The 5-String Banjo, played in the 3-finger "Scruggs" style is one of the defining sounds of bluegrass music.
Banjos have a long history and have gone through many changes since first coming to the Americas on slave ships from West Africa. Because of this, it is important to make sure you're playing the appropriate banjo for each style of banjo music.
Left - Gretsch G9400 Broadkaster Deluxe - This 5-string resonator banjo is what most people think of when discussing bluegrass banjos. It has 5 strings - including the short 5th string that gives it the distinctive sound, a resonator on the back - to project loudly in a bluegrass ensemble, and a flathead tone ring under the head for a increased depth of sound. This banjo is normally played with a thumb and two finger picks in order to get the characteristic attack of the bluegrass banjo.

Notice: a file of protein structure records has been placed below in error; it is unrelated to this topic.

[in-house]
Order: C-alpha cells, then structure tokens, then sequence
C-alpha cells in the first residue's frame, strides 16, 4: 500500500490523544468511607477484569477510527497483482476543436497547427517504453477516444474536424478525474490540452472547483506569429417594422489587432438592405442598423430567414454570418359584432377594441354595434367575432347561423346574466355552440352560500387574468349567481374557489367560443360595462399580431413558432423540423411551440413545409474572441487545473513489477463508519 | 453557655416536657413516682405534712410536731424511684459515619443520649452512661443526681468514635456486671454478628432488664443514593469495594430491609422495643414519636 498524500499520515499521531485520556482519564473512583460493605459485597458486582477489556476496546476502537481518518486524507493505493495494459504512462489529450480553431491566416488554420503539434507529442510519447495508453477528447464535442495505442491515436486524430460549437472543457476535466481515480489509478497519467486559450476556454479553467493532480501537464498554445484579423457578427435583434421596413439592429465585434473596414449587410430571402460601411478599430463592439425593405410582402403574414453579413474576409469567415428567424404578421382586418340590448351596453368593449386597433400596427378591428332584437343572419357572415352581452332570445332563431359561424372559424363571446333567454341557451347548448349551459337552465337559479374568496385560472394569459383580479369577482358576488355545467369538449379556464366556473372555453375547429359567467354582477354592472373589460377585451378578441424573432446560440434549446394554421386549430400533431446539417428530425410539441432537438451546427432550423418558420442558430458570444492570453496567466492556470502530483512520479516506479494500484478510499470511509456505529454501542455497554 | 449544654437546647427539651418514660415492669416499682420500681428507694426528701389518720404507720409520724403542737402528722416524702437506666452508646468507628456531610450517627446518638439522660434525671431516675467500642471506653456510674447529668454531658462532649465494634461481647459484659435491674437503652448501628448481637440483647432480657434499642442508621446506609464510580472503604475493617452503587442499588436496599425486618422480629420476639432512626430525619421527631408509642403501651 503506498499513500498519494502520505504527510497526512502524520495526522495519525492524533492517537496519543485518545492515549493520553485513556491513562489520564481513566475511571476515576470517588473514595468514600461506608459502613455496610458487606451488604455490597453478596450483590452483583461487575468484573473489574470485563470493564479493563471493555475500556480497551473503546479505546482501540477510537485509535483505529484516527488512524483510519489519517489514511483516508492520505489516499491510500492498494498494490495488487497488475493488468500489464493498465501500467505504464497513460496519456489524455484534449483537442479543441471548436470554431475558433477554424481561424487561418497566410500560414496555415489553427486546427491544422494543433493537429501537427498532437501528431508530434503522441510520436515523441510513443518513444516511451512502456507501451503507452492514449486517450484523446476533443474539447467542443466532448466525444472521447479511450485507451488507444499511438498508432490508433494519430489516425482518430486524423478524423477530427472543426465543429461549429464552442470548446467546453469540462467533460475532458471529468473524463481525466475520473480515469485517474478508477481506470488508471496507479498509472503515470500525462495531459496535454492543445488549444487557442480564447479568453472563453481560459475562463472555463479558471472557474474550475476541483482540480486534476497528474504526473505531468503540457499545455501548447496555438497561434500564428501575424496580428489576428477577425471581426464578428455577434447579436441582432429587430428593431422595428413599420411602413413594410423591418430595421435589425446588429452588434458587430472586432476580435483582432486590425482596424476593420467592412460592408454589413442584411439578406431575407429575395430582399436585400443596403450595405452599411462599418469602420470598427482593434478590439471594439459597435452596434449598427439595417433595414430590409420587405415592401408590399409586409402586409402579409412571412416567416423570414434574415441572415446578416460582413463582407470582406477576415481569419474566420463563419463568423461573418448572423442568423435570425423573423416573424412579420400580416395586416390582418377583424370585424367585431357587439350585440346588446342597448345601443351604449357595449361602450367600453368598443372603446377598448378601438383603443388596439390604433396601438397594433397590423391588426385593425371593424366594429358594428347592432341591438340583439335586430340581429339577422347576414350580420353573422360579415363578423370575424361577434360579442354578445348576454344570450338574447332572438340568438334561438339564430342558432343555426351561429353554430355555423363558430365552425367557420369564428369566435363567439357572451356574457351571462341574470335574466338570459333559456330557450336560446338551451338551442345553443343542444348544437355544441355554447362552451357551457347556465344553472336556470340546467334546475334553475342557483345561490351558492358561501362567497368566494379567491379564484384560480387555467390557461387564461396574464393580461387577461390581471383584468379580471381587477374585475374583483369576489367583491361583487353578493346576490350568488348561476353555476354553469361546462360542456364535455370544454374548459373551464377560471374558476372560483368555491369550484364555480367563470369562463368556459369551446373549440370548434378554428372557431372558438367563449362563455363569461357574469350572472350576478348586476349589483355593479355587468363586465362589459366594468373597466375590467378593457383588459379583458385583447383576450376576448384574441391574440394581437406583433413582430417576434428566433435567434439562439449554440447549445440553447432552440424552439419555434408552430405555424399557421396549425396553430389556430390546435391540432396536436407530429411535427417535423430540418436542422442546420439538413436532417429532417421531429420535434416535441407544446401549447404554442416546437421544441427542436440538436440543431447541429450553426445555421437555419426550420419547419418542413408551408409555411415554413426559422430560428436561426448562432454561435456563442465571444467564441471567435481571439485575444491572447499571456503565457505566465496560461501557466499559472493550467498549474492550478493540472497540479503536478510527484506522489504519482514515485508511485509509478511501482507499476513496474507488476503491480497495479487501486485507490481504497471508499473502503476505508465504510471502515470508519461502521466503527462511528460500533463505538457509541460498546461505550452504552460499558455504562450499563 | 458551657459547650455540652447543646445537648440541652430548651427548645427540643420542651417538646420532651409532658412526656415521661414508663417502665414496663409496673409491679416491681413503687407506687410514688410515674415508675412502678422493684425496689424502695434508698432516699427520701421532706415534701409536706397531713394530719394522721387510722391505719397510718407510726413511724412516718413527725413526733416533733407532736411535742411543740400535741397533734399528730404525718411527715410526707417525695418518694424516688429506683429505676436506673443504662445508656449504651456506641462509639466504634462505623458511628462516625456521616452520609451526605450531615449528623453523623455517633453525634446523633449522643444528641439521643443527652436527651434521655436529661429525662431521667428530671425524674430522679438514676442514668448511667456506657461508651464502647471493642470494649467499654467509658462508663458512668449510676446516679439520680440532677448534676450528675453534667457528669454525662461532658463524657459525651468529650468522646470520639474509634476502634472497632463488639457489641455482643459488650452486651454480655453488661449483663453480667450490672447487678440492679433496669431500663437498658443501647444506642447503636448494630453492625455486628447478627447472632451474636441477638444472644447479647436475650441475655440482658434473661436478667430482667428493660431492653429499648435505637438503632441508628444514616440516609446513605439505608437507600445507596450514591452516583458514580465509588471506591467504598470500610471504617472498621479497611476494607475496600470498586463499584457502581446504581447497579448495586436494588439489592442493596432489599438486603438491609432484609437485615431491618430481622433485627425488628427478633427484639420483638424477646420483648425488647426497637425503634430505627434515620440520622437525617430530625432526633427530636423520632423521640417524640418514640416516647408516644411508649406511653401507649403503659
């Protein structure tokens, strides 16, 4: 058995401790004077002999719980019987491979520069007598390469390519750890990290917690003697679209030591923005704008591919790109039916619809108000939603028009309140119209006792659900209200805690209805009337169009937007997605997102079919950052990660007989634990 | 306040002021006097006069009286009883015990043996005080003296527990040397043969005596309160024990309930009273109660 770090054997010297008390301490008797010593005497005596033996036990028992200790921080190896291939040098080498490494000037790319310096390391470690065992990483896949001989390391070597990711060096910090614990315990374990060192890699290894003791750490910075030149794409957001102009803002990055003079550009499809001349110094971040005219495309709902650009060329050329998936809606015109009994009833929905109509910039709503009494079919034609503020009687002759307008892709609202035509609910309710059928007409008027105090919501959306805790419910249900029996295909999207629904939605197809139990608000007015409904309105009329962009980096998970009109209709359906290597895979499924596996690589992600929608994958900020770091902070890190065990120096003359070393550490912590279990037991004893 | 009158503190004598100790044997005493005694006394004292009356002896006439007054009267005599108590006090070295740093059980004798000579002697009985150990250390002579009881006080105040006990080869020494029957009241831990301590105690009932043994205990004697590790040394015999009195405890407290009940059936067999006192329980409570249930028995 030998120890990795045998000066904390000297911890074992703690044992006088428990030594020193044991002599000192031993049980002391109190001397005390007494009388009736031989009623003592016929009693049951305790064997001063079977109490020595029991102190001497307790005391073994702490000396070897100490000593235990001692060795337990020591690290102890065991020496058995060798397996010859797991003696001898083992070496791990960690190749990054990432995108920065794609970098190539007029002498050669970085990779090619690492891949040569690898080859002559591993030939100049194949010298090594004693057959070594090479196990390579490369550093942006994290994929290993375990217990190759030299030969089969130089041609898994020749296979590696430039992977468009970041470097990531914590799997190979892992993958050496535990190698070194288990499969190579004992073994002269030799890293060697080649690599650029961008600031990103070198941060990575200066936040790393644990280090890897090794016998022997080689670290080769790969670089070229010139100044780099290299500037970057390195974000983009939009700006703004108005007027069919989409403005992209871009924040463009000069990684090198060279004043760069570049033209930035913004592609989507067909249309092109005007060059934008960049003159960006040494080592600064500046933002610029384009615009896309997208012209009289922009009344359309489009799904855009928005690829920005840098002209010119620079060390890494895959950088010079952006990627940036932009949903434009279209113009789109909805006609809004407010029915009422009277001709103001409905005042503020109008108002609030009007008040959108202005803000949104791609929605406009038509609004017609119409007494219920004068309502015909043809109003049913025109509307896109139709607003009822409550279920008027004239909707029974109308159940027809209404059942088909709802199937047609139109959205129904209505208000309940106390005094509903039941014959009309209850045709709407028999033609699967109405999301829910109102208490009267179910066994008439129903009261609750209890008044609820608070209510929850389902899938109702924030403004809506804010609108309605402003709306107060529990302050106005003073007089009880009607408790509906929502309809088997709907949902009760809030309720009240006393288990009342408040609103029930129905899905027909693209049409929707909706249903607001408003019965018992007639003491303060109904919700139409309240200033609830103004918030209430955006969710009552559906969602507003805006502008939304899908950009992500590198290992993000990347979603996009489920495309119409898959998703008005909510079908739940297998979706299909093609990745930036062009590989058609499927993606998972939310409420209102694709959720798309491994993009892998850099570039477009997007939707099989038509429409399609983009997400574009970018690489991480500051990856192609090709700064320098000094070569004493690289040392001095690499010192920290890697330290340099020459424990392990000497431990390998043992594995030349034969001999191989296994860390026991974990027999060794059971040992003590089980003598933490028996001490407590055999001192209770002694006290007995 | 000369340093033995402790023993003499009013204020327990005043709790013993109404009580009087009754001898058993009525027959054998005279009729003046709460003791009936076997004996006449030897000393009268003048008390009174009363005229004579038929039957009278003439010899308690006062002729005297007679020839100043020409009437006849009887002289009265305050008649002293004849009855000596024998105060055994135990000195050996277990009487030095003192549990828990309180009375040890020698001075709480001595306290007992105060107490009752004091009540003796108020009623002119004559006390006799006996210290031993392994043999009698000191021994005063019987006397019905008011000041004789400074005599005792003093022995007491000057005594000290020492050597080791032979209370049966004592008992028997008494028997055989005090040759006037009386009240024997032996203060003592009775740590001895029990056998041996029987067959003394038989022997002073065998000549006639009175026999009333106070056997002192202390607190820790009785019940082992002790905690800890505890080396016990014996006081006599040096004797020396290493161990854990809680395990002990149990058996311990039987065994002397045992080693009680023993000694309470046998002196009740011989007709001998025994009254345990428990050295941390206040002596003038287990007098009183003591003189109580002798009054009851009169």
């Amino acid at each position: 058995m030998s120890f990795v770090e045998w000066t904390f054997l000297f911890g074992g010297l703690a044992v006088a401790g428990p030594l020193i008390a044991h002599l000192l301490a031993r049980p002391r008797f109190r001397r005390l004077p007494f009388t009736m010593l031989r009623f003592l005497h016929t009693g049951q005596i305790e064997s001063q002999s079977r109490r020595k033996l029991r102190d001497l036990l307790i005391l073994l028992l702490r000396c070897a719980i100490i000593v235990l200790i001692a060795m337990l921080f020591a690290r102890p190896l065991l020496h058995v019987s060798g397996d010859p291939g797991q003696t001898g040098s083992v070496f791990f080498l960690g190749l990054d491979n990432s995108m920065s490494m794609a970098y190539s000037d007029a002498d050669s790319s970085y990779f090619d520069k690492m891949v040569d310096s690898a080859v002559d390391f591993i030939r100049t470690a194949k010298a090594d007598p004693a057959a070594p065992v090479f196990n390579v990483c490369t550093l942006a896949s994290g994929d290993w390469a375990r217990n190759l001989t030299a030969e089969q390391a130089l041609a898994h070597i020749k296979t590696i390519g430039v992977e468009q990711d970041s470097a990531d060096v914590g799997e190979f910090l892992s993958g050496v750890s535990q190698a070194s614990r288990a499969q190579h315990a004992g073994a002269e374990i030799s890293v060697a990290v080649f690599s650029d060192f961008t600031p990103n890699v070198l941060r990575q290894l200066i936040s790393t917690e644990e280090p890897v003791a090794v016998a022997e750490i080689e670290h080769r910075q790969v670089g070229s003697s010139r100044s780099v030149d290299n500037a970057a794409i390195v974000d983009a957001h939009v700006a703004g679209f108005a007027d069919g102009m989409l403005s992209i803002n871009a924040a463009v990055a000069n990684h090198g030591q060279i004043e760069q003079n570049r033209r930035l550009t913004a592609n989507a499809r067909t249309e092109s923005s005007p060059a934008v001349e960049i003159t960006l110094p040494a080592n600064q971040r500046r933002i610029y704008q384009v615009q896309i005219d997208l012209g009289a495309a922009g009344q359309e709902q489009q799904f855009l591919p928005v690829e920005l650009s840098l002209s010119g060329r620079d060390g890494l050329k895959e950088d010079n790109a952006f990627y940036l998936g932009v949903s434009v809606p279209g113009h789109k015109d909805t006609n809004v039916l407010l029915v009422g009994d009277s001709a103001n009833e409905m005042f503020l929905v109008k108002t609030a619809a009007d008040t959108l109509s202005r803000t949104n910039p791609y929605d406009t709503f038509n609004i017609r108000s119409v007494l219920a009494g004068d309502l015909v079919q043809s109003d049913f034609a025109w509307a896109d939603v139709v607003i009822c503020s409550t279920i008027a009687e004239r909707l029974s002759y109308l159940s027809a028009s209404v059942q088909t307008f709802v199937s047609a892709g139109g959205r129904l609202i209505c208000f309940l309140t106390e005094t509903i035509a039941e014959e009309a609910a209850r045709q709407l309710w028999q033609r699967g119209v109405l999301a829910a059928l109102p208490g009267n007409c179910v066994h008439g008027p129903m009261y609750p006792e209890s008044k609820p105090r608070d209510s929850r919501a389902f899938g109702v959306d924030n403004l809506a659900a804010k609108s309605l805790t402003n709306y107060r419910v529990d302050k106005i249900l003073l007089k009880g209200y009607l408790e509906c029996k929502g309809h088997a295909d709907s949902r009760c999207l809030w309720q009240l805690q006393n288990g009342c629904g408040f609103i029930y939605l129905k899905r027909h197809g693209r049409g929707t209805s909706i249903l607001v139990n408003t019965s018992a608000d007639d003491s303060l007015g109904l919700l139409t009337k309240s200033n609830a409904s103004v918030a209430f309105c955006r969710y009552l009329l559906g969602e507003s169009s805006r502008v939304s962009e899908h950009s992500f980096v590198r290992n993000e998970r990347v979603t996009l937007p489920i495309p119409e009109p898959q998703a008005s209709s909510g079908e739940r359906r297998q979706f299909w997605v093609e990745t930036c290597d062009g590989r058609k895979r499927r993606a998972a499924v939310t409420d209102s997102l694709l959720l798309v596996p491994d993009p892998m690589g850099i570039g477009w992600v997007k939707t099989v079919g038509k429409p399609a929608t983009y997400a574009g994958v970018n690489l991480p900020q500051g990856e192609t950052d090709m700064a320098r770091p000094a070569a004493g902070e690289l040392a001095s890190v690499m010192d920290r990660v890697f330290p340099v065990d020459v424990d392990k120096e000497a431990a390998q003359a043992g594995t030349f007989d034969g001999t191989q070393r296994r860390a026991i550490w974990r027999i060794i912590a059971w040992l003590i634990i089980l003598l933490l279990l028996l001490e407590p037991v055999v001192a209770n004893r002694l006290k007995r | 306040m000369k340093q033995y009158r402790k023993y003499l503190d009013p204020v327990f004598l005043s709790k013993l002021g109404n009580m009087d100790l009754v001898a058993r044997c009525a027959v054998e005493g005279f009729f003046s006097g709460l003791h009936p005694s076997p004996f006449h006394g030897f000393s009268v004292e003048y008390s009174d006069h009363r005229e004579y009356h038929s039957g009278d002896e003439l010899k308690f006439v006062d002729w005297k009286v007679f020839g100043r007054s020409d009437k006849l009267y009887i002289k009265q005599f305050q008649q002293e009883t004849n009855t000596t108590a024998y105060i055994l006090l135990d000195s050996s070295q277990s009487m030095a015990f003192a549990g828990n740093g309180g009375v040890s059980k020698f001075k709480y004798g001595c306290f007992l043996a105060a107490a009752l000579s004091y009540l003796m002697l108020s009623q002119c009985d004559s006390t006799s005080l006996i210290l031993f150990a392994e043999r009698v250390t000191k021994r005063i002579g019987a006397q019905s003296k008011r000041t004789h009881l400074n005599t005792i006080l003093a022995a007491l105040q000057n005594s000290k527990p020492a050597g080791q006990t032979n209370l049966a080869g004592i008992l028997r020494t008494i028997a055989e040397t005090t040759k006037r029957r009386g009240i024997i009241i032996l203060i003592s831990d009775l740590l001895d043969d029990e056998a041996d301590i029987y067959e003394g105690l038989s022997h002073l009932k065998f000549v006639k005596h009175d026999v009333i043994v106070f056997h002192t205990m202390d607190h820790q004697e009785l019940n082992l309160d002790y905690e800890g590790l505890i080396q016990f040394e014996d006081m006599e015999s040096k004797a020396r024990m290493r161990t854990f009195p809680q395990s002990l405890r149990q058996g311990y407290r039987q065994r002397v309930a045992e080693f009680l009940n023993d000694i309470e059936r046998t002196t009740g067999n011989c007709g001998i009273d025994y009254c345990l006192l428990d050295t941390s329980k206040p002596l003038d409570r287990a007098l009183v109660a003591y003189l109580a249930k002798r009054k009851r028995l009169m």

Middle - Gretsch G9451 Dixie Deluxe - This 5-string open-back banjo should not be confused with its bluegrass sibling. Although it still has 5 strings, it is usually played with bare fingers in a clawhammer or frailing style - often heard in old time music. Lacking a resonator, it doesn't project as much and has a much more "round" sound to it.
Right - Stromberg-Voisinet Tenor Banjo - Notice that this banjo is missing the 5th string that is characteristic of bluegrass and old time banjos. They are most commonly played with a pick, similar to guitar. Tenor banjos find a ready home in jazz, jugband, and celtic music.